Tuesday, 29 April 2014

New Demotivational Posters Revealed

Hampstead has not disappointing in 2014 with their fetish for the large print, and resident Photographer at the Trash, Getty Reuters, has snapped up some shots for us of the latest grammatically incorrect bollocks that has been laminated and flung against a wall. Here are said posters, that not even our poet P I Staker can make sense of...

1. When posed this question, P I Staker replied to us: "Phenomenal is a tyrannical Headmaster riding bare-backed on a dark stallion across the shoulders of medieval peasants. [deep sigh]" which, to this day, we are unsure about, especially since five minutes previous they had taken a large amount of pills that they said they needed for "A trip I am about to go on". Regardless, phenomenal in fact looks like this: Phenomenal.

2. This one's a little fuzzy, but at the time the film had been engulfed by irradiation from the Head's toxic personality (our apologies). It reads, for those who are incapable, "Failure is only measured by time...". What? I didn't realise our new Associate Head was Buddha. Firstly, no, failure is not measured by time, time is measured by time. You know, that thing the SLT seem to have a little too much of. Secondly, if 'failure is only measured by time', then what does a 'U' constitute? Mild success? A few seconds as opposed to a few days? Failure is measured in the usual way; how far away you are from success.

3. Another fuzzy one; the Head obviously hovering around still, like a horde of flies around a freshly laid turd. This one reads "Be powerful beyond measure", which sounds nice, but is extremely counter-intuitive, since, or at least according to Señor Gove, a school's sole purpose is to bestow students with the power to be measured. Why else do you think we have exams?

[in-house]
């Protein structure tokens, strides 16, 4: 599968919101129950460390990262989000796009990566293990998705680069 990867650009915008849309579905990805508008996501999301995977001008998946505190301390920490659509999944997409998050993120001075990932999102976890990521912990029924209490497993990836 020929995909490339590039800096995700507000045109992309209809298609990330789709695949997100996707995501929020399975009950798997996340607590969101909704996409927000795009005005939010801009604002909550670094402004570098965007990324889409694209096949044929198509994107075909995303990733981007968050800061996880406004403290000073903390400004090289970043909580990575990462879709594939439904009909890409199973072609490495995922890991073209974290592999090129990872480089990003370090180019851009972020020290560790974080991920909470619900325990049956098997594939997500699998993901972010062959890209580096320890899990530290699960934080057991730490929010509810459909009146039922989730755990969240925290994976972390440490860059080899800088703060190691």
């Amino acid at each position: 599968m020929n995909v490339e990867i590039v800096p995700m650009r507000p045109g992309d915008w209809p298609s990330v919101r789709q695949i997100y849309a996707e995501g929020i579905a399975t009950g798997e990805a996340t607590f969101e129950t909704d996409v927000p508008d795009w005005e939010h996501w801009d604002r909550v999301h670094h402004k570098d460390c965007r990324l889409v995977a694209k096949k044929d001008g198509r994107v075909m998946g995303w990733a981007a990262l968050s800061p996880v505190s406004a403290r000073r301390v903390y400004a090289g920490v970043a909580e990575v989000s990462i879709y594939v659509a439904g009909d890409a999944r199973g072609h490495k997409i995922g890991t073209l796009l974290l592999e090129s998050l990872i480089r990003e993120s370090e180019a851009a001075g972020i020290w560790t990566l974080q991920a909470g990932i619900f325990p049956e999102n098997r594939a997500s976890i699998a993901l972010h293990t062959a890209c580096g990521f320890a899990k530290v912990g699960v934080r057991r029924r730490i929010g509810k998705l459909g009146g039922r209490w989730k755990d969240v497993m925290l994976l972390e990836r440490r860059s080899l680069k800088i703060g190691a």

4. Yes, you read correctly. Now you see why we said 'grammatically incorrect bollocks' in the introduction to this article. "What is your why?" is probably the closest Hampstead has ever got to writing in Doge, with 'so poster' and 'such motivation' being candid additions. When posed this poster, P I Staker simply replied: "What?" with a beguiled expression, much like that of the poor boy on the poster, who seems to be heavily sedated and being plagued by rogue question marks.

5. At this point our Pedant in Chief, Penn Name, steps in, and points out that, out of all the lines in this dainty little sonnet, you cannot live, eat, breath, sleep, grow, learn, work or be practice, as whoever penned this poster seemed to mistake the word practice for a verb (it is a noun for members of the Ingrish Durpartmurnt). The only thing you can do is dream about practice (although they did miss the 'about' from that), but you must wonder how much of a life you have if your subconscious thoughts are devoted to menial repetition (Penn Name's significant other gives them a harsh look at this point).

Equally, the final remark makes little sense, as to 'be about it' is ambiguous at best. What is 'it' that you are referring to? If 'it' is practice, then it is incorrect again, as you cannot be about practice, as we have already said. Also, the 'Don't talk about it' implies that students should do it but not speak of it, like smiling at teachers outside of school, or using Wikipedia.

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